Our comrade-in-arms, Hero of Russia, Sergei Dyachenko, has been awarded the rank of “Colonel-General”.
Sergey Vladimirovich is the Deputy Director of the Federal Security Service of the Russian Federation. Prior to that, he headed the special forces of the Presidential Security Service.
He was one of the leaders of Directorate “A” of the Special Purpose Center of the FSB of Russia. As part of the unit, he participated in many special operations to free hostages and neutralize terrorists, including in Budyonnovsk, on Dubrovka (“Nord-Ost”) and in Beslan. His personal contribution to ensuring the security of our country was marked with high state awards.
Congratulations on your new military rank!
International Association of Veterans
anti-terror unit “Alpha”
DYACHENKO SERGEY VLADIMIROVICH
genus. 10/03/1964 in the town of Piryatin, Poltava region of the Ukrainian SSR
Dyachenko Sergey Vladimirovich was born on October 3, 1964 in the town of Pyriatyn, Poltava region, Ukrainian SSR. His biography is like thousands of biographies of his peers.
Sergey grew up in a working-class family, his grandfathers died at the front during the Great Patriotic War. At the age of eight, Sergei went to school # 31 in the town of Pyryatin. After graduating from eight classes, in 1980 he entered the agricultural college. As in school, I studied at “good” and “excellent”. There was still time for sports.
In 1984, Sergei completed his studies at the technical school and was drafted into the army. Two years passed quickly. But even during the service, Sergei decided that he would be a border guard. He believed that only warriors in green caps carry out real military service every day. After serving urgently, Sergei Dyachenko in August 1986 entered the Moscow Higher Border Command School. Cadet Dyachenko was distinguished for his diligence, inquisitiveness, calmness and prudence. He was appointed deputy platoon commander and promoted to senior sergeant. Despite the workload, Sergei managed to go in for athletics and freestyle wrestling.
Four years of knowledge of border sciences ended for Sergei at a time when the collapse of the Soviet Union was already beginning.
In 1990, having passed state exams and received a diploma, Lieutenant Dyachenko, at his personal request, was sent to a special unit of the KGB of the USSR – the legendary Group “A”. Having said goodbye to the school, which became a family over the years of study, the young officer left for a new place of service. He had to master parachute, diving and mountain training, orientation in unfamiliar terrain and other special sciences. Studying and service helped S. Dyachenko to become independent, developed the ability to make quick and clear decisions in any situation. The officer took part in many operations carried out by members of the special forces.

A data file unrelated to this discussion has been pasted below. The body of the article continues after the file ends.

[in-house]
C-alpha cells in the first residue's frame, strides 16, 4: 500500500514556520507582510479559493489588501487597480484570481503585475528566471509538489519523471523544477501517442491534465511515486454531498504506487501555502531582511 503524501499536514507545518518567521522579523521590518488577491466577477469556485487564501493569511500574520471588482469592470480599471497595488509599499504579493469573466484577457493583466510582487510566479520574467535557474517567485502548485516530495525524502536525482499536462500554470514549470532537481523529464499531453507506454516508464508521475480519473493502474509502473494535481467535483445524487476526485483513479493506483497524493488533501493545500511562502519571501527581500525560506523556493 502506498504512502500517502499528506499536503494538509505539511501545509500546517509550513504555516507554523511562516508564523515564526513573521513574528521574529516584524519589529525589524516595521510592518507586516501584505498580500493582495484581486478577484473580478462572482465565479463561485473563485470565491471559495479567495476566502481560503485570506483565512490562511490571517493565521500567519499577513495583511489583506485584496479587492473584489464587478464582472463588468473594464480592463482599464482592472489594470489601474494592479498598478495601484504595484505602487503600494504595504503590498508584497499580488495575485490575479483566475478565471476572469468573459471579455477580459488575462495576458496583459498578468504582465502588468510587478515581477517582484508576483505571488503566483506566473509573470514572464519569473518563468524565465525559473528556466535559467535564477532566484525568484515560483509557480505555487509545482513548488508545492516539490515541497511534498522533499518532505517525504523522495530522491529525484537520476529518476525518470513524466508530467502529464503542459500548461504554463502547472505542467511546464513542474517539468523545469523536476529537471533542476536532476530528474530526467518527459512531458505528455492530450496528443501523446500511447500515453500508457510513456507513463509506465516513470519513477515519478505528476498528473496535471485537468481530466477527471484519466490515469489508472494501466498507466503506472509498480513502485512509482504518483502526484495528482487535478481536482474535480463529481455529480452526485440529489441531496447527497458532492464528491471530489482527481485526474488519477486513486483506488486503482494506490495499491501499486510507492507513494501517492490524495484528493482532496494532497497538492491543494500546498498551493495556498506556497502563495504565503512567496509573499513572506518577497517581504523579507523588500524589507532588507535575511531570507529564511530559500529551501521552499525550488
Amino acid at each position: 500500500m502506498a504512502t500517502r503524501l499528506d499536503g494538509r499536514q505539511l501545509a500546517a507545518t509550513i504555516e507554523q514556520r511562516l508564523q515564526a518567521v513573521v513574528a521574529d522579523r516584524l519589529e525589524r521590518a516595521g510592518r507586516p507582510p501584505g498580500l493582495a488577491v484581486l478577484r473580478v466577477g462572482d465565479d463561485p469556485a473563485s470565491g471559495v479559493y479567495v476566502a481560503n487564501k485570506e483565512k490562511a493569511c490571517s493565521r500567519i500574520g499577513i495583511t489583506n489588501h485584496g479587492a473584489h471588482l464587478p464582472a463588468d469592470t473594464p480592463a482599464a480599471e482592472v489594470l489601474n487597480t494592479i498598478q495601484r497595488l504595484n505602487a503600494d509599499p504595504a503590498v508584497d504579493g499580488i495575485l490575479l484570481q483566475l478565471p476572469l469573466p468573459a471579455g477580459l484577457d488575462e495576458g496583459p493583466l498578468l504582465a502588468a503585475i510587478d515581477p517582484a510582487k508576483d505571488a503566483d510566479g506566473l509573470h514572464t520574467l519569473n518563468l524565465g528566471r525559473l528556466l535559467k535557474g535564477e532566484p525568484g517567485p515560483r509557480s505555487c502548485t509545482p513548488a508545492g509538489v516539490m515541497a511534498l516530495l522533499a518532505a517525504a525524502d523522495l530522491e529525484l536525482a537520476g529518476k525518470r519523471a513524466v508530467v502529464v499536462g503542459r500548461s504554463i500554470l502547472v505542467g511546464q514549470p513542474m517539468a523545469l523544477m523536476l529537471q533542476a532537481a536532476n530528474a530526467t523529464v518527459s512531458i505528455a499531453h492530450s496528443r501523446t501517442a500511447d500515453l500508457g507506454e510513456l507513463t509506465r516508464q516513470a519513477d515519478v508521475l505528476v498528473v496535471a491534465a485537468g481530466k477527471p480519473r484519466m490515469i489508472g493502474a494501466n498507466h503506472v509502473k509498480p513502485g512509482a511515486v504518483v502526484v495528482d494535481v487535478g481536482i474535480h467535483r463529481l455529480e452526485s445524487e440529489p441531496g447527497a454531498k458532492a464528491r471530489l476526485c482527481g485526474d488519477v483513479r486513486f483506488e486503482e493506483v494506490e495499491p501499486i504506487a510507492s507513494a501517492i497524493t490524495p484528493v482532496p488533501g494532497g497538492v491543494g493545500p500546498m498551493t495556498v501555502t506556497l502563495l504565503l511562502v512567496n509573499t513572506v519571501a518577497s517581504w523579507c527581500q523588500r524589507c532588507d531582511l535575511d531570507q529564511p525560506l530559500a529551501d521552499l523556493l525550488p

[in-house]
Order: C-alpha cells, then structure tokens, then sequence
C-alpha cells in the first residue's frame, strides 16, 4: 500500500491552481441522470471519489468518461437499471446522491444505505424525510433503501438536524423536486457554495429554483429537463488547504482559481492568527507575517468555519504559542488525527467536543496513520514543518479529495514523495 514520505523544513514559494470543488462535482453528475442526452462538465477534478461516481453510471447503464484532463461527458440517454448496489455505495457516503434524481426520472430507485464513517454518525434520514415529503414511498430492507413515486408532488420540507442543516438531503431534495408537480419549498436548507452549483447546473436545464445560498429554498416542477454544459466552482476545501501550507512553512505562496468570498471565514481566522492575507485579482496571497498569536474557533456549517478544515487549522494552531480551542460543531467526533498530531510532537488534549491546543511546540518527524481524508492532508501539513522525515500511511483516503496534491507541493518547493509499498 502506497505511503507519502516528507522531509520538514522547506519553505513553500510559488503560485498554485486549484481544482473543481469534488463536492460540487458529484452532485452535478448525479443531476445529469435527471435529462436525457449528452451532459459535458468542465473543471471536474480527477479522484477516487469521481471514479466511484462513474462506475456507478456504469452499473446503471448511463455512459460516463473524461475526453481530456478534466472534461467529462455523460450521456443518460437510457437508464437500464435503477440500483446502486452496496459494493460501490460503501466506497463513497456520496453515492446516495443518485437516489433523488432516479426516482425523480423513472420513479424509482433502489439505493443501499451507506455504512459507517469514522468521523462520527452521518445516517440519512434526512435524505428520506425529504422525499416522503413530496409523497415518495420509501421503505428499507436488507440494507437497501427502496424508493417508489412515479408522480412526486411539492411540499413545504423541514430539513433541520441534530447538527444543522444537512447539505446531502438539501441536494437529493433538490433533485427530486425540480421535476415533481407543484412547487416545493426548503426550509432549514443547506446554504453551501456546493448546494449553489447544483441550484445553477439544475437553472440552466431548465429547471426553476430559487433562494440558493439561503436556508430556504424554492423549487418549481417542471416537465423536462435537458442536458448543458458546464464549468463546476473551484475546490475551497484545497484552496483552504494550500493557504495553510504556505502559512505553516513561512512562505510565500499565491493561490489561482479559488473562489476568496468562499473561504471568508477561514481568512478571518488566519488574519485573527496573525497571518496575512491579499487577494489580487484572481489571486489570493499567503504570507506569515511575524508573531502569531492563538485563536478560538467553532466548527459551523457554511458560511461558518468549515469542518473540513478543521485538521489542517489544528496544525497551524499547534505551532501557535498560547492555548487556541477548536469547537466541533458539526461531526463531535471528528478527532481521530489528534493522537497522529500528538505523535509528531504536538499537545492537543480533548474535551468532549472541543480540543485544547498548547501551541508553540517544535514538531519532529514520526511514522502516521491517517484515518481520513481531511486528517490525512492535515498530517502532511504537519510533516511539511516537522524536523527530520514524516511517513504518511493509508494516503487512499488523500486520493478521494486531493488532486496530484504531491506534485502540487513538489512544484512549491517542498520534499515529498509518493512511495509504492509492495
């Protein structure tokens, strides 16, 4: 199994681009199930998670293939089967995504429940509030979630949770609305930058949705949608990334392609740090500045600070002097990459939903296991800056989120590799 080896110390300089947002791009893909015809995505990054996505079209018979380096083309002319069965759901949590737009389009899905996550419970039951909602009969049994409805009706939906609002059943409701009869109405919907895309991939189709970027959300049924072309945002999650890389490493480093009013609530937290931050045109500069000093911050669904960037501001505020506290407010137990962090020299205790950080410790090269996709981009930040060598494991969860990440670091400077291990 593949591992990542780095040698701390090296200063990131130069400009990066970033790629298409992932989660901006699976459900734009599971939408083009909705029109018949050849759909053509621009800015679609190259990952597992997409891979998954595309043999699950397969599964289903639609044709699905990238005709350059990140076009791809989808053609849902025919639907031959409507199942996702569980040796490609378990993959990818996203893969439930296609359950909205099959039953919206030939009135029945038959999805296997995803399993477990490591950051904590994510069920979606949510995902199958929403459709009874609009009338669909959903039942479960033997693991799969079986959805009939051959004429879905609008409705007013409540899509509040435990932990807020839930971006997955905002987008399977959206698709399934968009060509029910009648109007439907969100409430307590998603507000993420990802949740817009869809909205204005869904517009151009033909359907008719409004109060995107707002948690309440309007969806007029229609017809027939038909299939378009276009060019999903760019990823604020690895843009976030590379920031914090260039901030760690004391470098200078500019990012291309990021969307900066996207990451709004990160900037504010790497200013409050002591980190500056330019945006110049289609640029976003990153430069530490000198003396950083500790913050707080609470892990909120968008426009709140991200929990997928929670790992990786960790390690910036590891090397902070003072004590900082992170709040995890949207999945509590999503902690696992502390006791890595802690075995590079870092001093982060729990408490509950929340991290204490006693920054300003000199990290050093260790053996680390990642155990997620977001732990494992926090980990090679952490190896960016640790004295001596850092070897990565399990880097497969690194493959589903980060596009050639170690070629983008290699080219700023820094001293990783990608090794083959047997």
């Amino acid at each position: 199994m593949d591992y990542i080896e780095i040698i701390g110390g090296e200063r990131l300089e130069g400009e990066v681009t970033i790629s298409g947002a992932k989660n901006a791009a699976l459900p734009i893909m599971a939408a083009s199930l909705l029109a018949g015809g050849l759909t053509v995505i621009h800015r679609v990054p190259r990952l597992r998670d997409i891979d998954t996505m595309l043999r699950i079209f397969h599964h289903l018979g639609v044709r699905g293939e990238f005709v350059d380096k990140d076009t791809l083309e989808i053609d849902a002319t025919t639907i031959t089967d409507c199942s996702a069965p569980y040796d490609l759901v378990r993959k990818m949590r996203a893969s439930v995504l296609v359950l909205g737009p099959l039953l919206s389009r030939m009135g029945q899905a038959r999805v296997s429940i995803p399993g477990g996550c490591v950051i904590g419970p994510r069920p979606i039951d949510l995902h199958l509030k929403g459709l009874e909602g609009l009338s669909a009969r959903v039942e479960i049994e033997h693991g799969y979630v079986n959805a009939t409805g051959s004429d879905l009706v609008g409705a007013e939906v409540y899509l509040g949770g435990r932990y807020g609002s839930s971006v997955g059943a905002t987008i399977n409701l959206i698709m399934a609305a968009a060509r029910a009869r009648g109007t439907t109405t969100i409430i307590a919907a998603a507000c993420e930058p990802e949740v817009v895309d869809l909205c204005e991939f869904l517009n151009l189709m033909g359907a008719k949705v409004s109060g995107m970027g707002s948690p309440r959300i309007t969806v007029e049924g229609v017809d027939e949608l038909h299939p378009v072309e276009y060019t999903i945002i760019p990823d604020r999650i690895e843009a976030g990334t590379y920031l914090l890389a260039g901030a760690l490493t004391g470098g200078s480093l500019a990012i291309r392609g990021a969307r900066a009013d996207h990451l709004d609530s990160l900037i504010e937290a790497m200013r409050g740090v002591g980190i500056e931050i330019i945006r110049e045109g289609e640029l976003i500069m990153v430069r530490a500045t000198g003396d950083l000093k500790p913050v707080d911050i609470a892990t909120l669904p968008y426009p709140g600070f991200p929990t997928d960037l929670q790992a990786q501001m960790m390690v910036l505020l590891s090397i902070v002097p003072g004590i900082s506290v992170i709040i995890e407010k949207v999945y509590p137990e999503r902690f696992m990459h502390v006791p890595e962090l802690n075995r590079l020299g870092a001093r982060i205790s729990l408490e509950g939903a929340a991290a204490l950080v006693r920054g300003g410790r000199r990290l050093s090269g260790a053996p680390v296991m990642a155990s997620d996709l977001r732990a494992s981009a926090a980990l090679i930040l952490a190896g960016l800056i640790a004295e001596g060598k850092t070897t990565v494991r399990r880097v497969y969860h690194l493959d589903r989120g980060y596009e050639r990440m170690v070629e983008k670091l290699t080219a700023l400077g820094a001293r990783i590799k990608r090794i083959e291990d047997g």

In 1996, Sergei Dyachenko graduated from the FSB Academy and continued to serve in the unit.
Business trips to the North Caucasus were not easy. During one of them, Sergei Vladimirovich and his colleagues were entrusted with the protection of the future first president of Chechnya, Akhmat-Khadzhi Kadyrov.
Here is what the deputy chief (at that time) of one of the combat departments of Directorate “A” Oleg Lutsenko recalled about those events:
“When we first sent our personnel to the Chechen village of Tsentoroi, where Akhmat-Khadzhi Kadyrov lived, there were, of course, certain fears, because the seven Alpha members had to live with the Chechens, who were considered militants yesterday, according to our concepts,” says Oleg Vladimirovich. “But we understood that we were talking about a new Chechnya, about its new leader, about the establishment of peace and tranquility on this land.
Not everyone liked the establishment of peace – a wave of terrorist acts went against Kadyrov. There were provocations from different sides: they would fire at the helicopter in which it was supposed to fly, then mined the road on which it was going to go. Seven brave alphas had to foresee any danger and react to it in time. And if suddenly something happens – to share the fate of the protected person. The head of the seven was Sergey Dyachenko, whose professionalism Oleg Vladimirovich still speaks of in an excellent degree.
– He has incredible wit, deep operational thought, vast experience, – characterizes his former subordinate Lutsenko. – In the entire system of our power structures, no one can compare with him in the level of professionalism in the spetsnaz case. He is a Hero of Russia and today continues to serve in Directorate A of the Special Purpose Center.
In September 2004, being the deputy head of one of the combat departments of Directorate A, Colonel Sergei Dyachenko took part in the hostage rescue operation in Beslan. On September 3, during a special operation, S. Dyachenko was wounded in his right leg, in connection with which he was evacuated to a military hospital.
The son of Sergei Vladimirovich, who is studying at a military institute, decided to follow his father’s path.
The service and exploits of Sergei Vladimirovich are evidenced by his awards: eight orders and medals, including two Orders of Courage. These state awards testify to the determination, courage and courage of S.V. Dyachenko. He is not verbose, speaks with restraint and concise.
In October 2002, terrorists took hostages at the theater center on Dubrovka. Colonel S. Dyachenko also took part in the destruction of the bandits as part of his unit. He, as the senior officer on duty of the Department “A”, was one of the first to arrive at the place of the future special operation. The initiative, self-control and strong will shown by Sergei Vladimirovich at critical moments during the release of the hostages contributed to the success of the operation.
The head (at that time) of one of the combat departments of Directorate “A” Alexander Mikhailov recalls: